Glove Stretchers and Petticoats: Packing advice from a Victorian Lady Traveller

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This is a guest post by Sophie McGovern. Sophie is a writer, musician and full-time nomad. When not writing she can be found reading about the adventures of ladies throughout history, and cruising along the UK waterways in her house-boat. She will soon be moving to Thailand to write for HeadingThere.

Whenever I’m reading about the inspiring adventures of female travellers today, I always wonder where it began. Who were the first women to explore the world alone? What was it like for them?

My pondering led me to the work of Lillias Campbell Davidson, a Victorian English writer who paved the way for generations of intrepid female travellers.

Lillias Campbell Davidson
Lillias Campbell Davidson (c) BNPS.CO.UK

Many of her crucial snippets of advice included things like, when travelling, ladies should never forget ‘strong smelling salts’, ‘a small bottle of brandy’ or your ‘ivory glove stretcher.’

This advice was included by Lillas in what was the very first travel guide ever written for female globetrotters.

Hints to Lady Travellers was published in 1889, and marked the beginning of a new era.

Before this time, there had been several travelogues written by upper class ladies who were privileged enough to travel, but never anything that gave the middle classes the advice and inspiration they needed to get out there and have a go themselves.

In the book, Lillias offers practical tips and encouragement for independent minded ladies with a thirst for adventure. Some of this, such as advice on tipping etiquette and respecting local cultures, is still hugely relevant today.

Other sections, including how to store your teapot when on the move and how many petticoats to wear on a cycle tour, are affectionate glimpses into the priorities and difficulties for intrepid travellers of the Victorian era.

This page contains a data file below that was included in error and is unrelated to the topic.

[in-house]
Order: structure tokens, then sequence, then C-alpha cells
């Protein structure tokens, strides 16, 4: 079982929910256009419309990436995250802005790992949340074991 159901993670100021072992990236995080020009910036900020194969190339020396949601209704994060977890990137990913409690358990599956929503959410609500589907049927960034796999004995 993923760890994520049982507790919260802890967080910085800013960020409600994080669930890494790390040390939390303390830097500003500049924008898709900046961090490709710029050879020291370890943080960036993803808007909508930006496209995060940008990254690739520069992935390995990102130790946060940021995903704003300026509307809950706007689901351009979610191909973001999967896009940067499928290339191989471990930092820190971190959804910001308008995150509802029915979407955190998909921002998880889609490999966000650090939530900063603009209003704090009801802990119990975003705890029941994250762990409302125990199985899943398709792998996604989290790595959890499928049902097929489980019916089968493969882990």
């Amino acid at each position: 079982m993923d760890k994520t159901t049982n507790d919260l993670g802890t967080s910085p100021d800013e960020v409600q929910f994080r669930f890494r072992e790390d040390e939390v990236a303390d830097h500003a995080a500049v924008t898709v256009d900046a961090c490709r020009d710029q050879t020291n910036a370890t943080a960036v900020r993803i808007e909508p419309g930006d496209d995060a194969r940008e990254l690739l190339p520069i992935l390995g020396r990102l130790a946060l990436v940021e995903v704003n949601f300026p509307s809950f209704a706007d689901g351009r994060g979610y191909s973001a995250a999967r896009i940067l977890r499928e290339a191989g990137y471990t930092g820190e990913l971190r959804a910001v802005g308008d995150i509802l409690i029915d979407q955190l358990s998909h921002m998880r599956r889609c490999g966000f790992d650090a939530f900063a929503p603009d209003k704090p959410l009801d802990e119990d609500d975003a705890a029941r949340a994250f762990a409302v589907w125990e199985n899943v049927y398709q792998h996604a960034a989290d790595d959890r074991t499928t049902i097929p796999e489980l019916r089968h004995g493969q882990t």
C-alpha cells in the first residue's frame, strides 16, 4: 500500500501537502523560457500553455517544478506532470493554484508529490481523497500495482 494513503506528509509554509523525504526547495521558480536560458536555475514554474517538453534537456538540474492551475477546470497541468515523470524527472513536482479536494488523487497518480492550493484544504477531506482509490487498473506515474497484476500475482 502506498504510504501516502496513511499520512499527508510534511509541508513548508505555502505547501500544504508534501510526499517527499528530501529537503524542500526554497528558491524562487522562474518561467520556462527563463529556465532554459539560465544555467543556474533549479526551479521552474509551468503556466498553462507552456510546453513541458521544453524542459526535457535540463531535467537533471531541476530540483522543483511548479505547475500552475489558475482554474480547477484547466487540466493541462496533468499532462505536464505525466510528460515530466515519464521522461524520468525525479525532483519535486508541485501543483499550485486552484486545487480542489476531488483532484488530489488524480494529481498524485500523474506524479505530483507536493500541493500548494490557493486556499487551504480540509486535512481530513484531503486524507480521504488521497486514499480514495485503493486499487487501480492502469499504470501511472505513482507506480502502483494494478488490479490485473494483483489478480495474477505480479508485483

For starters, luggage and equipment were far from our compact backpacks and quick-dry hiking trousers. In fact, when such items as a ‘well stuffed cushion for one’s feet’ were considered essential, I can only imagine with fascination the contents of a Victorian lady’s trunks and bags.

Reading Lillias’ advice on what best to wear when cycling is enough to make me break out in a sweat: ‘Wear as few petticoats as possible…and have your gown made neatly and plainly of flannel without loose ends or drapery.’

Written at a time when the woman’s place was still strongly considered to be in the home, when women did not yet even have the right to vote, Lillias’ ideas were pretty radical. Her writing began the trend in female travelling that has become so normal today, inspiring ladies all over the country to pack up their parasols and see the world.

‘If, by my endeavours, I have in any way assisted my sisters in their wanderings, or encouraged a single woman to join the path of travellers by land or sea, I shall feel that I have achieved the object of my labours, and that my task has indeed not been in vain.’

I only wish that I could drop Lillias a telegram with some pictures and stories of travel adventures from women’s blogs and journals today. I am sure she would feel thoroughly proud, of us and herself!

Get your copy of Hints to Lady Travellers: At Home and Abroad on

hints to lady travellers

Tags : travel tips


  1. I’m reading Isabella Bird’s ‘Golden Chersonese’ at the moment – keep wondering what she would be wearing – thanks for your article; I’m going to buy ‘Travel Tips’ now.

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